Opening Line Trivia Quizes

Sorry for the missed post we had some technical difficulties with our internet. This link is to a series of first line quizzes. They give the first line, you ID the book. I did well on the children's lit one, but not so well on the others. Post your results if you dare.

Wednesday, September 26, 2007

Making Money

A con-man by trade, Moist Von Lipwig was rescued from the hangman's noose in Going Postal by the Patrician Vetinari, the tyrant who runs the city of Ankh-Morpork. Seeing a use for a man of Moist's talents, Vetinari puts him in charge of the city's crumbling post office. In Making Money, we find Moist growing listless and bored at the now efficient and smoothly running Ankh-Morpork Post Office. Fortunately the Patrician has another job in mind for the former con-man: running the city's mint. Moist, forced into the position, suddenly finds his life far more exciting as he fends off the aristocratic owners of the bank and mint, rebellious clerks, mad scientists, the City Watch, an old "friend" from his con-man days, and more.

I felt there were a few problems with the story that left me feeling vaguely unsatisfied at the end. Pratchett seemed to spend nearly half the book getting Moist into a position to run the bank, but then we don't seem to do all that much with the bank once we get there. The Lavish family, while entertaining, didn't seem to be particular menacing as the villains. The golems that appear late in the book seem out of place, as if they stumbled into the wrong story. Despite these criticisms, I really did enjoy the book. While the story was perhaps not as strong as some of the other Discworld books, but it's the humor and characters, both new and old, really make the book enjoyable.

Tuesday, September 25, 2007

The Spirit Catches You and You Fall Down

This book is the story of Lia Ling, a Hmong child from a Laotian refugee family. Lia was diagnosed as having severe epilepsy (the title comes from the translation of her disease). Her family and her medical team struggled to over come the culture clash between them in order to treat her condition, but without much success. Factors such as difficulty finding translators (the Hmong people have not integrated as fully as many other groups), the fact in Hmong culture western medicine has been embraced for short time fixes such as antibiotics, but not for long term conditions (so her parents don't understand why she needs her medication forever), and mistrust on both sides ultimately result in heartbreak. The book is a great cultural study of both our culture and the Hmong and raises the question of how so many well intentioned people could have gone so wrong.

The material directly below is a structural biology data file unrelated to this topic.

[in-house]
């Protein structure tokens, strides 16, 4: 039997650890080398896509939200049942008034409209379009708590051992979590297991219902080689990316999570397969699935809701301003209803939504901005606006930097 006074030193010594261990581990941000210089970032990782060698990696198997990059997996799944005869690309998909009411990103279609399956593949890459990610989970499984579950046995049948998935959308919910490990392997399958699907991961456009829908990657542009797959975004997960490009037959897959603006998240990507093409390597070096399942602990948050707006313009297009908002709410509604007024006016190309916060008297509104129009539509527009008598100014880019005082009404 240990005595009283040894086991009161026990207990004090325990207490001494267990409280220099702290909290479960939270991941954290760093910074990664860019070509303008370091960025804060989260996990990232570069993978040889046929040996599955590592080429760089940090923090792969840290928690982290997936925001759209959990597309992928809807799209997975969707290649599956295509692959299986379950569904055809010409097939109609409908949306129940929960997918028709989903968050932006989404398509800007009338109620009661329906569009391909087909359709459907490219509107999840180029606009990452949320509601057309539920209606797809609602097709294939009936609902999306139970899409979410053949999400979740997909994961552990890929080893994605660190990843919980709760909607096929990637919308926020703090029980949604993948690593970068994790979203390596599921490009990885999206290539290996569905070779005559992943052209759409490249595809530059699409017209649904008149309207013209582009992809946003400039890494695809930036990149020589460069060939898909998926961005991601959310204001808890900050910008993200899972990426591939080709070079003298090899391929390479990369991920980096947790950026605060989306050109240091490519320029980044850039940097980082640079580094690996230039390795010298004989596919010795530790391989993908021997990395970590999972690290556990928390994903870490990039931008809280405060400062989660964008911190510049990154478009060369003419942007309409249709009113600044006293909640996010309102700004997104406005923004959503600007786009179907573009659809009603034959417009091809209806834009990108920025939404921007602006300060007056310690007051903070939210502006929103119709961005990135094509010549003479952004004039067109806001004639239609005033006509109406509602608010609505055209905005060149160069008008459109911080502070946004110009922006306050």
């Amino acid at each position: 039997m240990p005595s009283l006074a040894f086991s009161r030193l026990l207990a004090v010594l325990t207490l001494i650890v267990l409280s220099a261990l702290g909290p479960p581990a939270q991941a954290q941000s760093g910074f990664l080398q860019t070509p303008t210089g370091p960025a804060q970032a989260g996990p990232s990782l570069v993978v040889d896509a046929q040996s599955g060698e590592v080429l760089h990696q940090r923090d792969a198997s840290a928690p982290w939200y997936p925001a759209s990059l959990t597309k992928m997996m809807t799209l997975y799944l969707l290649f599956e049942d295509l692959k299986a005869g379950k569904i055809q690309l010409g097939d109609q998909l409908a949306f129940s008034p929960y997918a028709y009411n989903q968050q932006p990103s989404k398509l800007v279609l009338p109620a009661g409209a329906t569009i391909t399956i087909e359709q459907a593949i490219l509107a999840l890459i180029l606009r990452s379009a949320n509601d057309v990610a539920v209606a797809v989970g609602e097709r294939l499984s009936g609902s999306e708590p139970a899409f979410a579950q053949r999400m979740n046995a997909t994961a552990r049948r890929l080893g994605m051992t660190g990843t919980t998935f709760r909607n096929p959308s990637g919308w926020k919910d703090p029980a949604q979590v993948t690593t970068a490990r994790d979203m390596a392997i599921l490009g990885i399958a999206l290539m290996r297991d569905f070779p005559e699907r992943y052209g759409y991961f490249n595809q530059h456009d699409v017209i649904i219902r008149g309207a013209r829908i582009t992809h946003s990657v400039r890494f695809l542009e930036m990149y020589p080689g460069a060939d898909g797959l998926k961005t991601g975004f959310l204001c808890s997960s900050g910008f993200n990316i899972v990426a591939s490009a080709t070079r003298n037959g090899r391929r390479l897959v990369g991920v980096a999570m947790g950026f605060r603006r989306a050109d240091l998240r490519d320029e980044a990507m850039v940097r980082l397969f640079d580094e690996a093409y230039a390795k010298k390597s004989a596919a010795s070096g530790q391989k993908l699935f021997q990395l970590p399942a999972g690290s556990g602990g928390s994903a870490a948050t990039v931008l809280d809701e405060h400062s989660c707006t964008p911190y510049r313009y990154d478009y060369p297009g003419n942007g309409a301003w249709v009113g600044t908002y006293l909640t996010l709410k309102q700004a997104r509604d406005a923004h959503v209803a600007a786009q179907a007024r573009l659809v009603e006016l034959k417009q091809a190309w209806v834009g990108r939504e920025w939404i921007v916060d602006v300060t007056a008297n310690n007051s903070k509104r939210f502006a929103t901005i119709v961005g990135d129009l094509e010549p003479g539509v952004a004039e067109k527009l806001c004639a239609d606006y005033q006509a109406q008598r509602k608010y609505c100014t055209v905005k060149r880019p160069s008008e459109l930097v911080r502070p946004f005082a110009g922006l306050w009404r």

Monday, September 24, 2007

All the Pretty Horses

This is definitely not a book I would have picked up my own, and I may have given up on it before 100 pages if I wasn’t reading it for a class. As Shuttsie knows, the western is not my favorite genre, thus my reluctance to read Lonesome Dove despite her best efforts for the past ten years or so, although you could argue that ATPH is not really a western. The story follows John Grady Cole, sixteen, and his friend Rawlins as they travel to Mexico to work on a ranch. The beginning of the book is filled with long stretches of the weather and the landscape and endless searches for water. It picks up once the boys meet another boy, Jimmy Blevins, who ends up getting them in trouble later on in the story. The boys find work on a ranch in Mexico where John Grady falls in love with the rancher’s daughter, never a good sign. There are some beautiful passages in McCarthy’s writing once you get past the lack of punctuation.

Sunday, September 23, 2007

War Letters

Hello from Sunday afternoon. I know we're all gearing up for the Bears showdown tonight but since we have a few hours to kill lets talk reading.

This selection is for all the military and U.S. history buffs out there. It is a collection of correspondence from American soldiers, usually letters home, stretching from the Civil War through Bosnia. Each of the letters are prefaced by a short introduction which provides historical and personal context regarding the soldier and his deployment. The letters range from inspiring to wholly depressing, I much like any account of war I suppose. But I guess why I find this reading so essential is that provides a human perspective to the great forces of war and history.

This was published in 2001, shortly before our most recent military actions in Afghanistan and Iraq. But its doubtful in the age of email that correspondence is crafted and preserved in such a way to make this book possible. I suppose "War Letters" is also a history of how we used to communicate.

Saturday, September 22, 2007

An Arsonist's Guide to Writers' Homes in New England